• OpenAI says that there are approximately ~800 tokens on a page.
  • The token input limit for the multilingual-e5-base model is 512 tokens.
  • To keep things simple let’s say there are exactly 512 tokens per PDF page.
  • Using a very naive chunking strategy the PDF files could then be chunked into non-overlapping chunks of the maximum input of multilingual-e5-base which is 512 tokens.
  • Each 100 page PDF would convert to 100 pieces of 512 token chunks.
  • So using the multilingual-e5-base model a 100 page PDF would convert to 100 vector embeddings.
  • The calculation in your case is likely not this straightforward. For example we are not including metadata and the chunking strategy is oversimplified. But in the example we will keep it so to. We aim rather to get some concrete understanding of just how much space PDF files would actually consume and how the embeddings are formed.
Azure AI Search 100 page PDF count:
  • A dimension is a float value.
  • A float is 32 bits long.
  • 32 bits take 4 bytes of memory.
  • The multilingual-e5-base model creates vectors of 768 dimensions (happens to be the same amount as in Pinecone Pods example pricing).
  • So each vector embedding would consume 768 * 4B = 3KB of disk space.
  • If one 768 dim vector is 3KB, then the disk space a 100 page PDF would consume can be calculated with it’s vector embedding count from above: 100 * 3KB = 300KB
  • Azure Search basic storage size is 2GB.
  • 2GB / 300KB = ~6990

Without metadata and with a naive chunking strategy Azure AI Search basic could store ~6990 pieces of 100 page PDFs of the given size.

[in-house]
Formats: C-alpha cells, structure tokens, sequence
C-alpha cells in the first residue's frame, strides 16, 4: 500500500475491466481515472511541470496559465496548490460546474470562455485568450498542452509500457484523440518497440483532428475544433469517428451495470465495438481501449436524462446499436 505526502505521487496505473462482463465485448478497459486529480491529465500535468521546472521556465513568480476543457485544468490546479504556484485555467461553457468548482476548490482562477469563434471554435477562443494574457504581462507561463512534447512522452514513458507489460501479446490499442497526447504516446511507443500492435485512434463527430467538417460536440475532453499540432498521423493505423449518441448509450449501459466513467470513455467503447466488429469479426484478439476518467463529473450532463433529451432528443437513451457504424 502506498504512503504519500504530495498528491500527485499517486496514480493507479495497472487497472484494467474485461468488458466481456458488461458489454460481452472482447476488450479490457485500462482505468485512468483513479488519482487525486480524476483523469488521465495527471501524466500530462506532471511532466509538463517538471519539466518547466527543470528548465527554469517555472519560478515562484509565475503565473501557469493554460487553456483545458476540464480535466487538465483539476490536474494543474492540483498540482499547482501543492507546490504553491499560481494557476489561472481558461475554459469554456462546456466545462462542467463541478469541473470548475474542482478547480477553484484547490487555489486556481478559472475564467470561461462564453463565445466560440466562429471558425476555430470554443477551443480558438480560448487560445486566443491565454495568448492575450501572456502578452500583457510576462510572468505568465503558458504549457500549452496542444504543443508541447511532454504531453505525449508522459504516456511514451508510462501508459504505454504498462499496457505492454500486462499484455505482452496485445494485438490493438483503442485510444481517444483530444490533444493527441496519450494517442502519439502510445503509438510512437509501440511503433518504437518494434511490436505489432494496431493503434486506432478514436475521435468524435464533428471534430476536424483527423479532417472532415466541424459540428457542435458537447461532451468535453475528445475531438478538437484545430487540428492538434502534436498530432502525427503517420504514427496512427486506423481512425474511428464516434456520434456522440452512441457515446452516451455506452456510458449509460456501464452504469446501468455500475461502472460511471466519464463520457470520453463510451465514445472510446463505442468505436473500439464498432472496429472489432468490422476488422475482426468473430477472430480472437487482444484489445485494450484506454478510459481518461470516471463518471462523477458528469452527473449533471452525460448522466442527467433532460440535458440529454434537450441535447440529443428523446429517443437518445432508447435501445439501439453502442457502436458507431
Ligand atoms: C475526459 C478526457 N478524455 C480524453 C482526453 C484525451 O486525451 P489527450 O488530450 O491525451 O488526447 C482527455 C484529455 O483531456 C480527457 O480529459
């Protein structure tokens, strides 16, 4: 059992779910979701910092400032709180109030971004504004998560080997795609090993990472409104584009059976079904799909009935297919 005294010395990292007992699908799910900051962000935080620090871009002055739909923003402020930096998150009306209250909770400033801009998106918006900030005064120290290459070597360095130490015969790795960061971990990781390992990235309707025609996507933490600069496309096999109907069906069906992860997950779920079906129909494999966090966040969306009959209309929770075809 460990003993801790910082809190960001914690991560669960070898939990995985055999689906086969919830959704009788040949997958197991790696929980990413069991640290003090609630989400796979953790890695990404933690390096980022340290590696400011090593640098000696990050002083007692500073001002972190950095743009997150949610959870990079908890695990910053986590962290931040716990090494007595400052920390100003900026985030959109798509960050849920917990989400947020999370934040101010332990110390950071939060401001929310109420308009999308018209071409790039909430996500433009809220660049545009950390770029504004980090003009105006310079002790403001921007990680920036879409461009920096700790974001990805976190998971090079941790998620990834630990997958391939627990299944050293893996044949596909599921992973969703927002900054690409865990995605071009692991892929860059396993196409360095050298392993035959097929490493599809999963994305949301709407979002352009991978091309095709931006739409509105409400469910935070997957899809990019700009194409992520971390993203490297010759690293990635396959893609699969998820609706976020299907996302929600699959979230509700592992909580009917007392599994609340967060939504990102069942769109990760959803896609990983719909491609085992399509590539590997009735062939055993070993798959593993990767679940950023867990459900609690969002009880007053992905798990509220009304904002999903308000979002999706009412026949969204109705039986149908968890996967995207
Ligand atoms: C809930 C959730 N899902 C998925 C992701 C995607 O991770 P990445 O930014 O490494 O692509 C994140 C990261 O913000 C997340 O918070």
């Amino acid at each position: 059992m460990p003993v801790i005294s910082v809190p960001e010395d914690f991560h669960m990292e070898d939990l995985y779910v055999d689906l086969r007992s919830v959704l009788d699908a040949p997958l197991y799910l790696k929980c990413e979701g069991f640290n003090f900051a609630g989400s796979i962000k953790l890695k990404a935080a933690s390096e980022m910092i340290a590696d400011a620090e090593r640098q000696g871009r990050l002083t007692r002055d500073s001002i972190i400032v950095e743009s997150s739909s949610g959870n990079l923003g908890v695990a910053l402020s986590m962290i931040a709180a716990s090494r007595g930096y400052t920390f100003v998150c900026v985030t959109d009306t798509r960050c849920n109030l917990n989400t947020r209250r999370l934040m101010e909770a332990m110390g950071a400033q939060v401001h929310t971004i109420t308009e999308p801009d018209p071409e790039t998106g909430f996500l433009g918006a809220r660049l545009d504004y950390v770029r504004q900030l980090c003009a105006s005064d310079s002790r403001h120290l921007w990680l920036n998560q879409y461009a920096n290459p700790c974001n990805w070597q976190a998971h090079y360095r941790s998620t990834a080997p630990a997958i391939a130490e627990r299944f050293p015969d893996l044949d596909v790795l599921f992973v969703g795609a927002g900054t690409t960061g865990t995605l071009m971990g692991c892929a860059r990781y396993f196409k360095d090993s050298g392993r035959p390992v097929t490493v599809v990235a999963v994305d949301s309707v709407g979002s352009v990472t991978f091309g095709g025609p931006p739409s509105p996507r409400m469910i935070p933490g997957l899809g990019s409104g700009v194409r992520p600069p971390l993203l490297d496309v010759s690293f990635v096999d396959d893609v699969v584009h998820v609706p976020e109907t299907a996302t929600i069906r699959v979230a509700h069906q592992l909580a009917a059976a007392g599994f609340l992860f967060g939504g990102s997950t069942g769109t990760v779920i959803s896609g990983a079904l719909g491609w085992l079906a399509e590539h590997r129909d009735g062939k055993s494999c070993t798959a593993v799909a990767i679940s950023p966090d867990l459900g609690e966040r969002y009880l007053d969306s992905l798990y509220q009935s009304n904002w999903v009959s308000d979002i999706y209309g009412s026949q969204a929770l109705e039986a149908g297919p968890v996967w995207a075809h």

Pinecone Storage Optimized Pod 100 page PDF count:
  • Pinecone says it has space for 5 million 768 dimension vectors.
  • 5 000 000 / 100 = 50 000

Without metadata and with a naive chunking strategy the smallest Pinecone Storage Optimized pod could store ~50 000 pieces of 100 page PDFs of the given size.

comparison table

This is a huge, over seven fold difference in the cheapest tier storage size between the two compared vector database plans. The monthly cost is almost the same. Now of course in this light if you will choose your vector database according to the offered storage size then Pinecone pods will certainly be the right option.

It is surprising that Pinecone doesn’t mention the offered storage size in GB as well in their main pricing page in order to make it easier to understand the size of the storage. Later on I did find it deeper in their documentation: The offered storage should be 15GB. That is quite in line with my calculations which would convert to 768 * 4B * 5M = ~14.3GB.

Things will however get more complicated again if you need more storage than what the smallest instances examined in this article provide. Storage size should also not be at least the only criteria for choosing some vector database over the other. For an additional advantage for Pinecone you might be interested to know that the Pinecone Serverless version should soonish be generally available (it is currently available for some AWS US regions). It should be even much cheaper than the pods.

Besides the ones mentioned in this article there are many additional ways to improve the quality of your RAG solution. For example fine-tuning the text embedding model can improve the quality. Same applies to the LLM. After fine-tuning a smaller LLM you might even reach better quality for your context than with a larger non-fine-tuned LLM.

Thanks for reading! I hope you learned something with me today. Please be in contact if you need help in building a RAG solution.

I'm a Business-oriented Software Architect and learning AI Engineer from Helsinki, Finland. I have a wide-ranging experience and interest in Solution Sales and Software Engineering. My interests also lie heavily in Brand, Marketing and Design.
Hook me up via LinkedIn or checkout my GitHub.